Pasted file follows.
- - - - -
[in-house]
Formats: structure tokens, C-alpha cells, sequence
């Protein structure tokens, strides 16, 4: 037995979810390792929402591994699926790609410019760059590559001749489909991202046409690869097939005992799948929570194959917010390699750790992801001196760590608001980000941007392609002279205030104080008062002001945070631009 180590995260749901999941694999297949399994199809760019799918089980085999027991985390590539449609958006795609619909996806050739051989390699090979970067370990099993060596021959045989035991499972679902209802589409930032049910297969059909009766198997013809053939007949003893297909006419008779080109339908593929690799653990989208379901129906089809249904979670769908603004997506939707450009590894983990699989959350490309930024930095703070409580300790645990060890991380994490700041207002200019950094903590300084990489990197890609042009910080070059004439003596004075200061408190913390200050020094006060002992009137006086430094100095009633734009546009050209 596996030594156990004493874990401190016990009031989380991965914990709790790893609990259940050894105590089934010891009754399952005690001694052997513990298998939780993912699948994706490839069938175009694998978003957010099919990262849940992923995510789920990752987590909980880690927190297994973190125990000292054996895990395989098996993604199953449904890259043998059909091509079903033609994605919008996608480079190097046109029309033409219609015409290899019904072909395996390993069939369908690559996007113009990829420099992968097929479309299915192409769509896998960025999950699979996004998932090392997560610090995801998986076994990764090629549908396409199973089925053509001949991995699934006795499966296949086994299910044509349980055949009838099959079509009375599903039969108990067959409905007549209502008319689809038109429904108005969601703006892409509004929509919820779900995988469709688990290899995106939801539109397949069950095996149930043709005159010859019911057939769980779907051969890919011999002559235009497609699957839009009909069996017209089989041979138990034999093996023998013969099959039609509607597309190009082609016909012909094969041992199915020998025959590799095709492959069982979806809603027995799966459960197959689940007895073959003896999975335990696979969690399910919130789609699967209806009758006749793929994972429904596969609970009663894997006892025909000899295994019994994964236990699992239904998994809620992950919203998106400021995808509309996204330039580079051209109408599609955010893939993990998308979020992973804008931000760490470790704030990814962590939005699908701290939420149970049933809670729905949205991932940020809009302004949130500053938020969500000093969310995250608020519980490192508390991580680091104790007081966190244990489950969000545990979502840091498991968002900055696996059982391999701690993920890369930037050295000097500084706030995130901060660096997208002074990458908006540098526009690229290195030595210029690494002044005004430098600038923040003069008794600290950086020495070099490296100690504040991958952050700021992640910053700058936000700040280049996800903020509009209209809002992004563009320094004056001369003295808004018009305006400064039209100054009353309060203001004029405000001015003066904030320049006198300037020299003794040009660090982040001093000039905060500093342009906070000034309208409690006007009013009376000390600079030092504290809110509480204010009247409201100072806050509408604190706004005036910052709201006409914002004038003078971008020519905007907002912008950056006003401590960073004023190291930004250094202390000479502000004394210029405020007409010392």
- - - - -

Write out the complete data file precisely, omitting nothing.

[in-house]
Formats: structure tokens, C-alpha cells, sequence
């Protein structure tokens, strides 16, 4: 037995979810390792929402591994699926790609410019760059590559001749489909991202046409690869097939005992799948929570194959917010390699750790992801001196760590608001980000941007392609002279205030104080008062002001945070631009 180590995260749901999941694999297949399994199809760019799918089980085999027991985390590539449609958006795609619909996806050739051989390699090979970067370990099993060596021959045989035991499972679902209802589409930032049910297969059909009766198997013809053939007949003893297909006419008779080109339908593929690799653990989208379901129906089809249904979670769908603004997506939707450009590894983990699989959350490309930024930095703070409580300790645990060890991380994490700041207002200019950094903590300084990489990197890609042009910080070059004439003596004075200061408190913390200050020094006060002992009137006086430094100095009633734009546009050209 596996030594156990004493874990401190016990009031989380991965914990709790790893609990259940050894105590089934010891009754399952005690001694052997513990298998939780993912699948994706490839069938175009694998978003957010099919990262849940992923995510789920990752987590909980880690927190297994973190125990000292054996895990395989098996993604199953449904890259043998059909091509079903033609994605919008996608480079190097046109029309033409219609015409290899019904072909395996390993069939369908690559996007113009990829420099992968097929479309299915192409769509896998960025999950699979996004998932090392997560610090995801998986076994990764090629549908396409199973089925053509001949991995699934006795499966296949086994299910044509349980055949009838099959079509009375599903039969108990067959409905007549209502008319689809038109429904108005969601703006892409509004929509919820779900995988469709688990290899995106939801539109397949069950095996149930043709005159010859019911057939769980779907051969890919011999002559235009497609699957839009009909069996017209089989041979138990034999093996023998013969099959039609509607597309190009082609016909012909094969041992199915020998025959590799095709492959069982979806809603027995799966459960197959689940007895073959003896999975335990696979969690399910919130789609699967209806009758006749793929994972429904596969609970009663894997006892025909000899295994019994994964236990699992239904998994809620992950919203998106400021995808509309996204330039580079051209109408599609955010893939993990998308979020992973804008931000760490470790704030990814962590939005699908701290939420149970049933809670729905949205991932940020809009302004949130500053938020969500000093969310995250608020519980490192508390991580680091104790007081966190244990489950969000545990979502840091498991968002900055696996059982391999701690993920890369930037050295000097500084706030995130901060660096997208002074990458908006540098526009690229290195030595210029690494002044005004430098600038923040003069008794600290950086020495070099490296100690504040991958952050700021992640910053700058936000700040280049996800903020509009209209809002992004563009320094004056001369003295808004018009305006400064039209100054009353309060203001004029405000001015003066904030320049006198300037020299003794040009660090982040001093000039905060500093342009906070000034309208409690006007009013009376000390600079030092504290809110509480204010009247409201100072806050509408604190706004005036910052709201006409914002004038003078971008020519905007907002912008950056006003401590960073004023190291930004250094202390000479502000004394210029405020007409010392």